Microsoft & .NET .NET DB2 Universal Database and the PHP Developer

DB2 Universal Database and the PHP Developer

In a previous series of articles, I covered the IBM DB2 Universal Database
(DB2 UDB) plug-in for Microsoft
Visual Studio .NET that lets Microsoft-trained application developers quickly
develop .NET applications that run against DB2 UDB databases, whether they reside
on the z/OS, i5/OS, AIX, Windows,
Linux, HP-UX, or Solaris operating systems. "Universal"
is truly an appropriate part of the DB2 UDB name because the approach used for
application development in DB2 UDB is basically: you pick the programming
language and we will give you the best integration into that environment that we
can
.

In this article, I explore the features that make
programming PHP-based DB2 UDB applications as seamless as possible and
ultimately shorten the development cycle for these types of applications.

A quick blurb about PHP

PHP (or its more formal name, PHP Hypertext Preprocessor)
was originally created by Rasmus
Lersdorf
as a Web template language in Perl with early practical deployments
taking the form of a dial-up server monitoring interface in the mid-90s; it was
subsequently re-implemented in C by students who ultimately formed Zend Technologies,
Inc. – the PHP Company (herein referred to as Zend) makers of PHP optimizers,
obfuscators, integrated development environments (IDEs), and other PHP-related
commercial products. Recent developer uptake in PHP has been very significant,
with a strong foundation in relational databases because of the bundling of PHP
with open source databases such as MySQL.

When processing HTML templates with PHP, a PHP interpreter
parses files looking for <?php …
?> code blocks. Anything outside of a <?php
… ?> block is passed directly to the output stream, and anything
inside the block is parsed and interpreted as PHP code.

The first uses of PHP were for dynamic HTML pages, as in the
following example:


<?php include ‘dynamic-news.php’; ?>
<html>
<head><title><?php getname(); ?>’s custom news</title></head>
<body>
<h1>Welcome, <?php getname(); ?></h1>
<p>In today’s news:</p>
<?php print getHeadlines(); ?>
</body>
</html>

The simplicity of PHP is deeply rooted in some of today’s
most popular Web sites. The previous code fragment is how one of the world’s
most recognizable search engine’s Web site is surfaced to end users.

Today, however, most new PHP applications are written
entirely within <?php … ?>
blocks, and increasingly model-view-controller (MVC) patterns are being adopted
to allow for easier reuse and division of labor.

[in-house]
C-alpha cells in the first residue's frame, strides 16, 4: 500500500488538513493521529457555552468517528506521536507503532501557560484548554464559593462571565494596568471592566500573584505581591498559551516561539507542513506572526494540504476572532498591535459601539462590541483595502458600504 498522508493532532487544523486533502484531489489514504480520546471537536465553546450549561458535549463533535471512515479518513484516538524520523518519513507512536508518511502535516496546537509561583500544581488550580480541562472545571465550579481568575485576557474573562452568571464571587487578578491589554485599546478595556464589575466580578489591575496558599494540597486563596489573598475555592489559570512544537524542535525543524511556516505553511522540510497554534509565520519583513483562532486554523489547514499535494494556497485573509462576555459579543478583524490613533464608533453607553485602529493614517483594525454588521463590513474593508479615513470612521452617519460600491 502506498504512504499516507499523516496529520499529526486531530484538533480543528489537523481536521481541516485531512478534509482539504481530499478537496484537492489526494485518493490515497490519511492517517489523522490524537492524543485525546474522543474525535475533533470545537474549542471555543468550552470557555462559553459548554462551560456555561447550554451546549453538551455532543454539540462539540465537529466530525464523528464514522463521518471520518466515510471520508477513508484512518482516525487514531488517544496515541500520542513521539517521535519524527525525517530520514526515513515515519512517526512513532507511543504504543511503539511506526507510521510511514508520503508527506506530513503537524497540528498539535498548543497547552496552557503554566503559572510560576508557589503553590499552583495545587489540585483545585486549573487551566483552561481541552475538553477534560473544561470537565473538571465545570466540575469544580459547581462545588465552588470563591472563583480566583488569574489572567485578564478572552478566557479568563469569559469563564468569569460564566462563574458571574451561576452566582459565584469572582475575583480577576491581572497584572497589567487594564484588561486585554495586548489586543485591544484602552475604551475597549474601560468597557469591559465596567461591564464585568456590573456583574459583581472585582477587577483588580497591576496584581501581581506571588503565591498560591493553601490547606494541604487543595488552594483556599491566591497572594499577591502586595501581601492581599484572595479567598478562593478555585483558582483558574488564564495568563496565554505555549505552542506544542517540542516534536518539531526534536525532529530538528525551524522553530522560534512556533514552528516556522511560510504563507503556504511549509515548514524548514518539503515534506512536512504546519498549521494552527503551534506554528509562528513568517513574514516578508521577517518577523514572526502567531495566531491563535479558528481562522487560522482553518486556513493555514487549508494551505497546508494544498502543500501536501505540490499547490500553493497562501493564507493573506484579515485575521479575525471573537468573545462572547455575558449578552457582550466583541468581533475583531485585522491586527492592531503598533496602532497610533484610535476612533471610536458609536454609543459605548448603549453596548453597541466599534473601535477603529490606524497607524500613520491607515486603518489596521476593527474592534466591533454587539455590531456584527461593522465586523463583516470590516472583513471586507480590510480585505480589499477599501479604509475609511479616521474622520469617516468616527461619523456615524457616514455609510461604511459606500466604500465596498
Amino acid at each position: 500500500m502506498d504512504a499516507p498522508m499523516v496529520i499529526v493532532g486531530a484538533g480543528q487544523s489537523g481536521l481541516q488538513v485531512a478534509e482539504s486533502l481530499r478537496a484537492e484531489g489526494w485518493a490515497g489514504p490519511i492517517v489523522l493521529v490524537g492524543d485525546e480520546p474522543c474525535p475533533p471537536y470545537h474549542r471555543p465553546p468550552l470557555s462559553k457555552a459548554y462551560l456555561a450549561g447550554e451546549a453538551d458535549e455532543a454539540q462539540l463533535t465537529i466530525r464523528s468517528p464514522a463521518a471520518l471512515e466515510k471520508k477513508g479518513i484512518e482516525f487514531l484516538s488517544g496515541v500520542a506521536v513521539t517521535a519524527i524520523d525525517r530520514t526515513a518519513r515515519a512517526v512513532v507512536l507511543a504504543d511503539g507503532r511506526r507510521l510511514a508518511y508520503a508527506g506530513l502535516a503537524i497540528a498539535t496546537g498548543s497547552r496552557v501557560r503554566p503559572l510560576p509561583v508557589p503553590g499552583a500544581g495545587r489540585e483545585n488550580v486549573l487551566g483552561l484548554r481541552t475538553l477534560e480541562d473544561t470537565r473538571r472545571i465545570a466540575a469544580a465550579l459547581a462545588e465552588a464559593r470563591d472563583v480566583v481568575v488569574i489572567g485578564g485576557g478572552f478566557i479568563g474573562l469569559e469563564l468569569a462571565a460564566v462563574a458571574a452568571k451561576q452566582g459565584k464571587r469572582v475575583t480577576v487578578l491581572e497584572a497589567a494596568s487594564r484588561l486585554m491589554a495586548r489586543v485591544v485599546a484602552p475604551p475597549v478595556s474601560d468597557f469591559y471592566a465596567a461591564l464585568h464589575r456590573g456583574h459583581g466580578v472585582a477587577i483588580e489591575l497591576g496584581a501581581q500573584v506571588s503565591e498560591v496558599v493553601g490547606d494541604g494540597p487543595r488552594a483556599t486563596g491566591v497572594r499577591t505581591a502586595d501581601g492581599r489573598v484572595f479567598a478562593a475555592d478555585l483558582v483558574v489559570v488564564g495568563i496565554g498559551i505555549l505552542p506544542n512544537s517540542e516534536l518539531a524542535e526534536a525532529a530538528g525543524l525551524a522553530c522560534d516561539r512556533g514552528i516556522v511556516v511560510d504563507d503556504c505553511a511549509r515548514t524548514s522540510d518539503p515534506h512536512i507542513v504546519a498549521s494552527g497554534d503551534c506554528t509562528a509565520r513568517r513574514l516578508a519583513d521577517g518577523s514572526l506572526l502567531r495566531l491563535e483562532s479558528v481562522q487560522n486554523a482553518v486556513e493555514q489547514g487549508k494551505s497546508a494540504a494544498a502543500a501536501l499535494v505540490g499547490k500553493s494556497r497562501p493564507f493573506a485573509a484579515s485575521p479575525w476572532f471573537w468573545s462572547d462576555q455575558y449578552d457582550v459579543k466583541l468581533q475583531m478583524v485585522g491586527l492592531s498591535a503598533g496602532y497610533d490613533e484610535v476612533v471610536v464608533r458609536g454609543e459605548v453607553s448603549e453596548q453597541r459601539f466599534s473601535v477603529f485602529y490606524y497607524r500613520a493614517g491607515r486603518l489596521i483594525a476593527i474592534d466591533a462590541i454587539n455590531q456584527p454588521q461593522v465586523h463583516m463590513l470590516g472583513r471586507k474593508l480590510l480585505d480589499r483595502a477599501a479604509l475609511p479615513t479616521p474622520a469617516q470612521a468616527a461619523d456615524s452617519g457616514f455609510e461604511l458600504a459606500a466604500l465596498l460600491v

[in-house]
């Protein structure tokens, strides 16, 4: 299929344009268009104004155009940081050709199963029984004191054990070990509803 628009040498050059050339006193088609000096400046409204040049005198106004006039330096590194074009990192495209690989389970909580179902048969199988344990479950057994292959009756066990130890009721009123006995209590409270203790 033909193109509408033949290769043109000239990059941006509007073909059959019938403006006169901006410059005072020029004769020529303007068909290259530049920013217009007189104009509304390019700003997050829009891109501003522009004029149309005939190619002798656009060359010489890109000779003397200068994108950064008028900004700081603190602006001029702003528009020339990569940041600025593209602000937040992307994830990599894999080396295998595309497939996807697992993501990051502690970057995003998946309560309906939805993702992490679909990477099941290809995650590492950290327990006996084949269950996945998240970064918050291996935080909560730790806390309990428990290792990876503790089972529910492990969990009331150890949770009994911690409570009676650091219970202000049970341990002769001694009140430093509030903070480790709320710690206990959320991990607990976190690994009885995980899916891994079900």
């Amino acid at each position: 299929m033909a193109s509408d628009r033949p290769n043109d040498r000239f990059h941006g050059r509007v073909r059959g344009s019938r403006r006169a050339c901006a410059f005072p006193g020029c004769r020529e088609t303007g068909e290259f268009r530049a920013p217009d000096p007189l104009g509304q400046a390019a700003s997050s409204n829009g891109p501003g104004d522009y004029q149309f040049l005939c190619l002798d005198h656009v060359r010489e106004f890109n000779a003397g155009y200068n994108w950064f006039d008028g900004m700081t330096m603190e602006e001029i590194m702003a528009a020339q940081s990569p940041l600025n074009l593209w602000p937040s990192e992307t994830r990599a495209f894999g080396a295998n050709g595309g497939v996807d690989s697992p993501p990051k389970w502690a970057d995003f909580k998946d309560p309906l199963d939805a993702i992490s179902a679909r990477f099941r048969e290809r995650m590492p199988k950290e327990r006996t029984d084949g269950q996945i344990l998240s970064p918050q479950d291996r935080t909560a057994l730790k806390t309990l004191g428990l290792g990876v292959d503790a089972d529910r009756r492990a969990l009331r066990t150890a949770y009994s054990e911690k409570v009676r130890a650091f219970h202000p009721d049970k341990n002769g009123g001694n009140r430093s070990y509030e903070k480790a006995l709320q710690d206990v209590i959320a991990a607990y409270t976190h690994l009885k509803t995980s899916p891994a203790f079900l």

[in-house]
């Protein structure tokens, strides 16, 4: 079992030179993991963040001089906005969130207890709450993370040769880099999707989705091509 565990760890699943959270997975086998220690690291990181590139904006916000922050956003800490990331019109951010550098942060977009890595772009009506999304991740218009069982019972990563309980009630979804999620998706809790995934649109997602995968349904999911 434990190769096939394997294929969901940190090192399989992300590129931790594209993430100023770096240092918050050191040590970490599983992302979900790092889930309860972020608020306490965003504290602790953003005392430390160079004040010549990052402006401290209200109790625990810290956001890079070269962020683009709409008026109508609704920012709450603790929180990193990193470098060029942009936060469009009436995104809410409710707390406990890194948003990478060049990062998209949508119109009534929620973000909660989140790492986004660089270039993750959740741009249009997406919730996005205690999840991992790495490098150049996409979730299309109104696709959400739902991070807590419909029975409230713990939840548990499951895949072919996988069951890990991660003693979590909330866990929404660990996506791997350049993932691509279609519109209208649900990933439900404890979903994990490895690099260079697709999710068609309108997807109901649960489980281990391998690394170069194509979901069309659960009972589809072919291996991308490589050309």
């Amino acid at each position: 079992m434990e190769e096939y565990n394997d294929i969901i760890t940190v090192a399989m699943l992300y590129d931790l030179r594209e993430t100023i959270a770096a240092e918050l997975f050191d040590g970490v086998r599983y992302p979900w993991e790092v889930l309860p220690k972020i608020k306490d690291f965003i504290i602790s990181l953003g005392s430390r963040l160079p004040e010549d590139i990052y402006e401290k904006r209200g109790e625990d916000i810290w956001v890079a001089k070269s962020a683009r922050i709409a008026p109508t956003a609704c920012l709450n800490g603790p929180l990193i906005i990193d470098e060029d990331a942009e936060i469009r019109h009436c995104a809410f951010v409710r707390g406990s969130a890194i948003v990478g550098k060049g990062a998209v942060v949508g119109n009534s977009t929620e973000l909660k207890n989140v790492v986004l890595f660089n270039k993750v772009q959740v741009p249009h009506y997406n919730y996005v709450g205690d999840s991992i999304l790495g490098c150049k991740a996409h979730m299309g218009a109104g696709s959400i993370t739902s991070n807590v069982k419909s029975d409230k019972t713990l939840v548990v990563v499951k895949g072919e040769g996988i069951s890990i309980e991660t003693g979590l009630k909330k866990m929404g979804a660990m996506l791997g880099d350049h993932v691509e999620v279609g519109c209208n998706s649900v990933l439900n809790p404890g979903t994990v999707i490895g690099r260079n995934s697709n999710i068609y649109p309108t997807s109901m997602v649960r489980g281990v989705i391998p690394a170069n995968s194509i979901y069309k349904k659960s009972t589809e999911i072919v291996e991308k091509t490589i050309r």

PHP has now become one of the most popular Web application
development languages used today. This open source scripting language is easy
to learn and comes with many powerful features that enable developers to easily
interact with HTML. It is estimated that PHP is used for over 40% of Web
scripting applications that power today’s Internet. In fact, the penetration of
PHP for applications has been so significant that it has earned its stripes as
a pillar of the so-called LAMP (Linux, Apache, MySQL, and PHP) stack.

You can learn more about PHP by visiting its community Web
site at: http://www.php.net. This Web site is
mirrored all over the world. It is the home of the official PHP documentation
and a great example of the successfulness of open source reference
documentation. This site is also home to the PEAR (PHP Extension and
Application Repository), which provides foundation classes for interoperable and
compatible reusable components. In addition, this site hosts the home of PECL (PHP
Extension Community Library), which contains community-driven extensions.

DB2 UDB support for the PHP API – a tale of two (or three) APIs

There are three application programming interfaces you can
use to write a PHP application that accesses DB2 UDB:

A special PHP driver for DB2 – we highly recommend it…

IBM developed and contributed under open source license the IBM DB2 extension for PHP
(ibm_db2) to the PHP project by
IBM. This DB2 UDB optimized driver has been supported since the DB2 UDB V8.2.2
release.

You can freely download this optimized DB2 UDB driver at: http://pecl.php.net/package/ibm_db2.
This driver supports PHP 4.x, which accounts for about 90%+ of the production
servers out there today that are programmed with the PHP API. When PHP 5.x
comes out, any code you have written using this driver will be 100% portable.

The IBM DB2 extension for PHP was written from scratch by
IBM. In fact, IBM employees maintain the code. For DB2 UDB-bound applications
in PHP 4.x, this driver is your best choice because it avoids some of the